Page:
Throughout my career at the Coca-Cola Company, I’ve always looked to the people around me and tried to make them better, smarter, to share what I know, share my inspirations and philosophy on business. I’ve tried to be a role model and share the spirit of kindness and giving in everything that I do.
—Amy Levine-Samuels 83B, Woodruff Fellow
In many ways, this spirit of generosity among Woodruff Scholars and Fellows is borne of the unique nature of the 1979 gift itself—$105 million from the Emily and Ernest Woodruff Fund, which was, at that time, the largest philanthropic gift to higher education in the nation’s history.
The gift was unrestricted, which reflected Mr. Woodruff’s confidence in the leadership of President Laney, who led the university from 1977 to 1993. To determine the best use of such a generous investment, Laney appointed a committee of higher education leaders from across the country.
After much discussion and research, the committee decided Emory should use the gift to support its most valuable asset—students and faculty.
“This group has pushed me to grow, constantly providing inspiration and broadening my perspectives as it encourages me to think in ever more nuanced ways about my inherited human responsibilities to my communities, to society, and the larger world.”
—Pushkar Shinde 22C, Woodruff Scholar
Shinde’s experiences in his first year-and-a-half as a Woodruff Scholar reflect the amazing opportunities the program creates. He was able to play on the varsity men’s tennis team, participate in Emory’s IDEAS interdisciplinary research fellowship, meet Jane Goodall, and traveling with the Emory Tibet Summer Study Abroad where he met the Dalai Lama.
Jessica Rollin 11M 16MR and Francois Rollin 09M 09PH, both Woodruff Scholars, met at Emory School of Medicine and got to know each other on clinical trips to Haiti. Because of the financial support their scholarship provided, after graduation they were able to take the skills they learned at Emory School of Medicine and Grady Memorial Hospital and provide much-needed health care to members of the Zuni nation in New Mexico.
“We see a lot of the effects of poverty,” Jessica wrote in a 2017 story about their work. “In this regard, it is not too different from our work at Grady. Poverty has a profound impact on the health and well-being of entire families, and here we see that much more intimately than we did in Atlanta.”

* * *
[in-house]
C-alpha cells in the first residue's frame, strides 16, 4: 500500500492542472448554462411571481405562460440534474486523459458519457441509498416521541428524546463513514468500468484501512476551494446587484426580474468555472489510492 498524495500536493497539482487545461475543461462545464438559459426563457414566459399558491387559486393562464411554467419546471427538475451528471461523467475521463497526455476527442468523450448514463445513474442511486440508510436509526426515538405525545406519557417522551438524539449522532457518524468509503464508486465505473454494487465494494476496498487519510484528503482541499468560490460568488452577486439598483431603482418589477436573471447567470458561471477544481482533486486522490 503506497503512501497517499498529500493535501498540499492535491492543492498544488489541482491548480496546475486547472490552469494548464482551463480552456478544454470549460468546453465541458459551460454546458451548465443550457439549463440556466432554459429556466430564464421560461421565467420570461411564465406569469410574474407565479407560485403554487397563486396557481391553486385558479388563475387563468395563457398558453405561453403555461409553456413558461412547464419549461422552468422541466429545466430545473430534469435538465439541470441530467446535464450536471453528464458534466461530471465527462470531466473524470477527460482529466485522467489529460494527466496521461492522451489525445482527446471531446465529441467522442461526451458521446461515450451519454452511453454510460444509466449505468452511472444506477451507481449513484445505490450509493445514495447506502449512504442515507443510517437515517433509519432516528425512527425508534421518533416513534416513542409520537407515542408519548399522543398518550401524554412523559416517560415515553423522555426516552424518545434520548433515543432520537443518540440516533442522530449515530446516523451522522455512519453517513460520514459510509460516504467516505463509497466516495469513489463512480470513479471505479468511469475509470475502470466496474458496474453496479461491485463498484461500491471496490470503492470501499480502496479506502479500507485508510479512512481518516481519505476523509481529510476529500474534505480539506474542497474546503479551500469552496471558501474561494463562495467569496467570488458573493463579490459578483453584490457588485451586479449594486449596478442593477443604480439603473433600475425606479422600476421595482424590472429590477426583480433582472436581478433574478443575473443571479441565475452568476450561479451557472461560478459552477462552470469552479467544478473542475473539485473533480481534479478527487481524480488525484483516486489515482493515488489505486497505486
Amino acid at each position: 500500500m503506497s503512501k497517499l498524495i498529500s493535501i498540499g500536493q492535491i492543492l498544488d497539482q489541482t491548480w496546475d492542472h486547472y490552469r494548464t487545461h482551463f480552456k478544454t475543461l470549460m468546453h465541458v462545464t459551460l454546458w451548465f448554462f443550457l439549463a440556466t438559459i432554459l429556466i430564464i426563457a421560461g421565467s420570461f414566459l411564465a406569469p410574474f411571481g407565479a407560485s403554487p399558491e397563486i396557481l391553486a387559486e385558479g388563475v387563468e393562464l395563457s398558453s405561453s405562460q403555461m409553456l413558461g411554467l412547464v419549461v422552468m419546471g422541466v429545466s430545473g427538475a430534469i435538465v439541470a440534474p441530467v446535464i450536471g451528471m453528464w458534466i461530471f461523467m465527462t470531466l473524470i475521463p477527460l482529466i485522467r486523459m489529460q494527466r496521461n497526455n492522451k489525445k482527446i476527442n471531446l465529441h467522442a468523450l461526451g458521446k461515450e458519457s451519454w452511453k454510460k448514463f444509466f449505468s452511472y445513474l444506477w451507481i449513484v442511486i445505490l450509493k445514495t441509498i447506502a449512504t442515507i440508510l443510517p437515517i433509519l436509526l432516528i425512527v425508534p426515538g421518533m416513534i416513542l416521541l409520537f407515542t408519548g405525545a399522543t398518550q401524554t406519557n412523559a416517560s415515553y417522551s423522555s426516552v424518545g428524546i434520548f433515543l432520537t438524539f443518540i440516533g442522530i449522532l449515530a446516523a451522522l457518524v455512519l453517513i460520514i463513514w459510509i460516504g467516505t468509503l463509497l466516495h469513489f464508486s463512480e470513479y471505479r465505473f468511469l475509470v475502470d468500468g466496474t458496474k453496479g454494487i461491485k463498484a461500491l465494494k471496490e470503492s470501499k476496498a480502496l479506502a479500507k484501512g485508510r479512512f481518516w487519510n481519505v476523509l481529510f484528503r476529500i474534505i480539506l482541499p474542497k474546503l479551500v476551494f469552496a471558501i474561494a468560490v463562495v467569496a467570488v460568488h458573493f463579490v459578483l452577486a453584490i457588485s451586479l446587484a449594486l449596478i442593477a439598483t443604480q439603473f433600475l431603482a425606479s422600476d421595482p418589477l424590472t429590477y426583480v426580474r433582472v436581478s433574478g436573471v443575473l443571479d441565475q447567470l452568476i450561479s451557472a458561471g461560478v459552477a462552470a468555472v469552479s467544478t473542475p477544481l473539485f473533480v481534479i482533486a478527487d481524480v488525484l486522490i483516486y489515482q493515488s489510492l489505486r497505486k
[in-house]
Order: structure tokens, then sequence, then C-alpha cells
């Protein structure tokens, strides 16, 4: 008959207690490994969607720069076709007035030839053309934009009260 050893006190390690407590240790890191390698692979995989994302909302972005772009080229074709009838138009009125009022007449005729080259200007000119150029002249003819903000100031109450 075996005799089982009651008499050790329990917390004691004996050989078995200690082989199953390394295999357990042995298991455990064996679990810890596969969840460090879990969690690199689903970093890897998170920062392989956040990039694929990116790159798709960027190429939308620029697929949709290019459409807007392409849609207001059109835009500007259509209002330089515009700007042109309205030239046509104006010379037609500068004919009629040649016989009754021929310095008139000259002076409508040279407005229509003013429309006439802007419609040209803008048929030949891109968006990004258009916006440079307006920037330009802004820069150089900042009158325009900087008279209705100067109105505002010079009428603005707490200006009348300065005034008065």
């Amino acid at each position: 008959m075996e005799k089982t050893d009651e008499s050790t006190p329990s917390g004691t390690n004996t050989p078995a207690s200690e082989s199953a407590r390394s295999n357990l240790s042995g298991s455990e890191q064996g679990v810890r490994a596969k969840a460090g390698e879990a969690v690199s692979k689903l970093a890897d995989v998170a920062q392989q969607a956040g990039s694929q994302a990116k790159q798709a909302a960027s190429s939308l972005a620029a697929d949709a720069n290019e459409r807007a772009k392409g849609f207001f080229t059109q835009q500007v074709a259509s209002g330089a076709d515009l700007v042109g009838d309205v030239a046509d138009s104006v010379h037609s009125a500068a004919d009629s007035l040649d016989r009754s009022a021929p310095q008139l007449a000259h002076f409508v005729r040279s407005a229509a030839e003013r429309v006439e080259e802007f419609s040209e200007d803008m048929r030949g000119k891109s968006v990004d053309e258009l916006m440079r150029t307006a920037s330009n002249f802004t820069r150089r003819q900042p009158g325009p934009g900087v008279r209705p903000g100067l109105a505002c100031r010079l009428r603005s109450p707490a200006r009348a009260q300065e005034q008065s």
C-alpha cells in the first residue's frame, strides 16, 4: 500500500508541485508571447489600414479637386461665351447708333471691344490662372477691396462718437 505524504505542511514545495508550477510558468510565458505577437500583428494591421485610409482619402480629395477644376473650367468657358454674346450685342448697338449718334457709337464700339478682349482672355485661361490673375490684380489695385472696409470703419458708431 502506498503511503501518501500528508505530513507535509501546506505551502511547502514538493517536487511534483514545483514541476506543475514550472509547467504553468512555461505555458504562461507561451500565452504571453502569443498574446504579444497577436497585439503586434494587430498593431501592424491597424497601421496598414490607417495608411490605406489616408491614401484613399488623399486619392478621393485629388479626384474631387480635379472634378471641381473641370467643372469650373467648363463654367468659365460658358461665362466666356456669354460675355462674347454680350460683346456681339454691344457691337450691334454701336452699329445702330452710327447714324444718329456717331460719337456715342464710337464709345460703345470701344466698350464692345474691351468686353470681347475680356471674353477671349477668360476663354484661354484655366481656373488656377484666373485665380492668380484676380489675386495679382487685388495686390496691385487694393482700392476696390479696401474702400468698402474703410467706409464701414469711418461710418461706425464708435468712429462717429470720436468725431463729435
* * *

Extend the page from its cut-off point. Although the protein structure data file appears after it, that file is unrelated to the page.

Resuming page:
Jessica, who now works as a psychotherapist in Atlanta, credits the Woodruff Fellowship with inspiring her and Francois to make an impact on the world: “The idea—knowing that you are given this opportunity that you may not have had otherwise—gives you the sense of what’s possible.”
For many Woodruff alumni, the funding transformed their lives, making higher education possible when financial considerations would have otherwise prevented them from realizing their dreams.
“Kids like me don’t become attorneys,” explains Atlanta criminal defense lawyer Molly Parmer 12L. “Growing up in poverty, surrounded by crime, my life was focused on mere survival from day one. I wasn’t destined for prestigious private education and a powerful career, no matter how well I did in school. Life is different on the margins.”
Parmer now fights to defend those very people whom the criminal justice system continues to marginalize, and she credits her success to “the opportunity to attend a top-tier law school on a full scholarship with a stipend every year and being welcomed into a community” of Woodruff scholars who supported her every step of the way. “All I can say is that it’s good to be the exception to the rule.”
Story by Beth Sherouse, PhD. Design by Davis Newell.